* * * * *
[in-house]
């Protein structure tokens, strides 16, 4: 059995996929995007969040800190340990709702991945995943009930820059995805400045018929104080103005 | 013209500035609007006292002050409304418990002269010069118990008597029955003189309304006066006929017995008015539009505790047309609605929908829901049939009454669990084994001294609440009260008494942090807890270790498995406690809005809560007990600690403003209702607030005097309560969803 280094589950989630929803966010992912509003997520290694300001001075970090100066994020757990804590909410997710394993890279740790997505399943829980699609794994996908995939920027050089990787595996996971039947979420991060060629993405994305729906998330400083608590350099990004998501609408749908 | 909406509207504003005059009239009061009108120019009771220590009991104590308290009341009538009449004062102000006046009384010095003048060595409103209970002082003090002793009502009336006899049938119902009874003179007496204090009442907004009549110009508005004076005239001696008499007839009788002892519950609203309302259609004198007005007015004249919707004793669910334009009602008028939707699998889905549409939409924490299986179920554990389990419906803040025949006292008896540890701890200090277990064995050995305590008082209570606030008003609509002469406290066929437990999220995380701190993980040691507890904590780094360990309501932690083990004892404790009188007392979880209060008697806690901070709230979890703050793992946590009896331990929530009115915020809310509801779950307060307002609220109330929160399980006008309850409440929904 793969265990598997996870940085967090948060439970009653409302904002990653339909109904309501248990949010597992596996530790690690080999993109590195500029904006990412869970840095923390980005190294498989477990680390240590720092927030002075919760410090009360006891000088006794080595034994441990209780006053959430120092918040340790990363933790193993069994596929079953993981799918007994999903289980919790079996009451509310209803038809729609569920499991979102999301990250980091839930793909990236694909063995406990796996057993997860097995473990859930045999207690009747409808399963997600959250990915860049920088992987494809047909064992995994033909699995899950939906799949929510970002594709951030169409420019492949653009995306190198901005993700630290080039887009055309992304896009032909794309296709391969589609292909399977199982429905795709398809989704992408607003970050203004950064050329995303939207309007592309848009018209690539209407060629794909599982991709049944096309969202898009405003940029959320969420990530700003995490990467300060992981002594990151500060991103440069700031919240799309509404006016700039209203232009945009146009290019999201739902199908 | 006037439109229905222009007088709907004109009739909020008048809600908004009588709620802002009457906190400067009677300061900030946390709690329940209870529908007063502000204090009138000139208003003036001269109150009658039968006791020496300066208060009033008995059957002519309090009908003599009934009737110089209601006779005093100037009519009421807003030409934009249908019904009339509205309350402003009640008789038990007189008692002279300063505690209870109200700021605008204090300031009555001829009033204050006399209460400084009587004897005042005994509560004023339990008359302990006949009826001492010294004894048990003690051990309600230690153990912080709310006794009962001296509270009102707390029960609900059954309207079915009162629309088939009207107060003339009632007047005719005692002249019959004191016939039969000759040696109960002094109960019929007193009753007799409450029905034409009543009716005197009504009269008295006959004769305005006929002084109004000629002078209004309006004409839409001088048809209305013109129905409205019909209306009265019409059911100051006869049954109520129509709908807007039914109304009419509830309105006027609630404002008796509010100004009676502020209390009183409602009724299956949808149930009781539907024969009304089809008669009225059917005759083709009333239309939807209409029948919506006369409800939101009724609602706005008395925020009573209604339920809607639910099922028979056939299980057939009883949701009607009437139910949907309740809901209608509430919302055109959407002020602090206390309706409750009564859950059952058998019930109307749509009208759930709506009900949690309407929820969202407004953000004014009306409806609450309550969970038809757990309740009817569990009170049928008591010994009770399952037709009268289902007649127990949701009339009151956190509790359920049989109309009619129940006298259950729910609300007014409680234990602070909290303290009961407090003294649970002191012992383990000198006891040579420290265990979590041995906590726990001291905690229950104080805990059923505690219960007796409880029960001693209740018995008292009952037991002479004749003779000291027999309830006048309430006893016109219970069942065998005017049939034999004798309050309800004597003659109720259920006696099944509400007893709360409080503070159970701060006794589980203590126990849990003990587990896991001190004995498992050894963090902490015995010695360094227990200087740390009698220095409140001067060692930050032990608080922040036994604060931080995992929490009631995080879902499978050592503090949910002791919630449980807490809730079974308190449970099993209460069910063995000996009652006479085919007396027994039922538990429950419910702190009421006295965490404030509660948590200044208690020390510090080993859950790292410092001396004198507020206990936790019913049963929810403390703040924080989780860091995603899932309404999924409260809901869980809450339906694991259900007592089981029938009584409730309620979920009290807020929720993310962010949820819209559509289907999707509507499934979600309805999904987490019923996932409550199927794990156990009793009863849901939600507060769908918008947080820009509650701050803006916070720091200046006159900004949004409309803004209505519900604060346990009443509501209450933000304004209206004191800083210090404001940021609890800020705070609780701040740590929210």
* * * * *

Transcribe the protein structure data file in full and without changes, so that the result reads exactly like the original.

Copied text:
[in-house]
């Protein structure tokens, strides 16, 4: 059995996929995007969040800190340990709702991945995943009930820059995805400045018929104080103005 | 013209500035609007006292002050409304418990002269010069118990008597029955003189309304006066006929017995008015539009505790047309609605929908829901049939009454669990084994001294609440009260008494942090807890270790498995406690809005809560007990600690403003209702607030005097309560969803 280094589950989630929803966010992912509003997520290694300001001075970090100066994020757990804590909410997710394993890279740790997505399943829980699609794994996908995939920027050089990787595996996971039947979420991060060629993405994305729906998330400083608590350099990004998501609408749908 | 909406509207504003005059009239009061009108120019009771220590009991104590308290009341009538009449004062102000006046009384010095003048060595409103209970002082003090002793009502009336006899049938119902009874003179007496204090009442907004009549110009508005004076005239001696008499007839009788002892519950609203309302259609004198007005007015004249919707004793669910334009009602008028939707699998889905549409939409924490299986179920554990389990419906803040025949006292008896540890701890200090277990064995050995305590008082209570606030008003609509002469406290066929437990999220995380701190993980040691507890904590780094360990309501932690083990004892404790009188007392979880209060008697806690901070709230979890703050793992946590009896331990929530009115915020809310509801779950307060307002609220109330929160399980006008309850409440929904 793969265990598997996870940085967090948060439970009653409302904002990653339909109904309501248990949010597992596996530790690690080999993109590195500029904006990412869970840095923390980005190294498989477990680390240590720092927030002075919760410090009360006891000088006794080595034994441990209780006053959430120092918040340790990363933790193993069994596929079953993981799918007994999903289980919790079996009451509310209803038809729609569920499991979102999301990250980091839930793909990236694909063995406990796996057993997860097995473990859930045999207690009747409808399963997600959250990915860049920088992987494809047909064992995994033909699995899950939906799949929510970002594709951030169409420019492949653009995306190198901005993700630290080039887009055309992304896009032909794309296709391969589609292909399977199982429905795709398809989704992408607003970050203004950064050329995303939207309007592309848009018209690539209407060629794909599982991709049944096309969202898009405003940029959320969420990530700003995490990467300060992981002594990151500060991103440069700031919240799309509404006016700039209203232009945009146009290019999201739902199908 | 006037439109229905222009007088709907004109009739909020008048809600908004009588709620802002009457906190400067009677300061900030946390709690329940209870529908007063502000204090009138000139208003003036001269109150009658039968006791020496300066208060009033008995059957002519309090009908003599009934009737110089209601006779005093100037009519009421807003030409934009249908019904009339509205309350402003009640008789038990007189008692002279300063505690209870109200700021605008204090300031009555001829009033204050006399209460400084009587004897005042005994509560004023339990008359302990006949009826001492010294004894048990003690051990309600230690153990912080709310006794009962001296509270009102707390029960609900059954309207079915009162629309088939009207107060003339009632007047005719005692002249019959004191016939039969000759040696109960002094109960019929007193009753007799409450029905034409009543009716005197009504009269008295006959004769305005006929002084109004000629002078209004309006004409839409001088048809209305013109129905409205019909209306009265019409059911100051006869049954109520129509709908807007039914109304009419509830309105006027609630404002008796509010100004009676502020209390009183409602009724299956949808149930009781539907024969009304089809008669009225059917005759083709009333239309939807209409029948919506006369409800939101009724609602706005008395925020009573209604339920809607639910099922028979056939299980057939009883949701009607009437139910949907309740809901209608509430919302055109959407002020602090206390309706409750009564859950059952058998019930109307749509009208759930709506009900949690309407929820969202407004953000004014009306409806609450309550969970038809757990309740009817569990009170049928008591010994009770399952037709009268289902007649127990949701009339009151956190509790359920049989109309009619129940006298259950729910609300007014409680234990602070909290303290009961407090003294649970002191012992383990000198006891040579420290265990979590041995906590726990001291905690229950104080805990059923505690219960007796409880029960001693209740018995008292009952037991002479004749003779000291027999309830006048309430006893016109219970069942065998005017049939034999004798309050309800004597003659109720259920006696099944509400007893709360409080503070159970701060006794589980203590126990849990003990587990896991001190004995498992050894963090902490015995010695360094227990200087740390009698220095409140001067060692930050032990608080922040036994604060931080995992929490009631995080879902499978050592503090949910002791919630449980807490809730079974308190449970099993209460069910063995000996009652006479085919007396027994039922538990429950419910702190009421006295965490404030509660948590200044208690020390510090080993859950790292410092001396004198507020206990936790019913049963929810403390703040924080989780860091995603899932309404999924409260809901869980809450339906694991259900007592089981029938009584409730309620979920009290807020929720993310962010949820819209559509289907999707509507499934979600309805999904987490019923996932409550199927794990156990009793009863849901939600507060769908918008947080820009509650701050803006916070720091200046006159900004949004409309803004209505519900604060346990009443509501209450933000304004209206004191800083210090404001940021609890800020705070609780701040740590929210």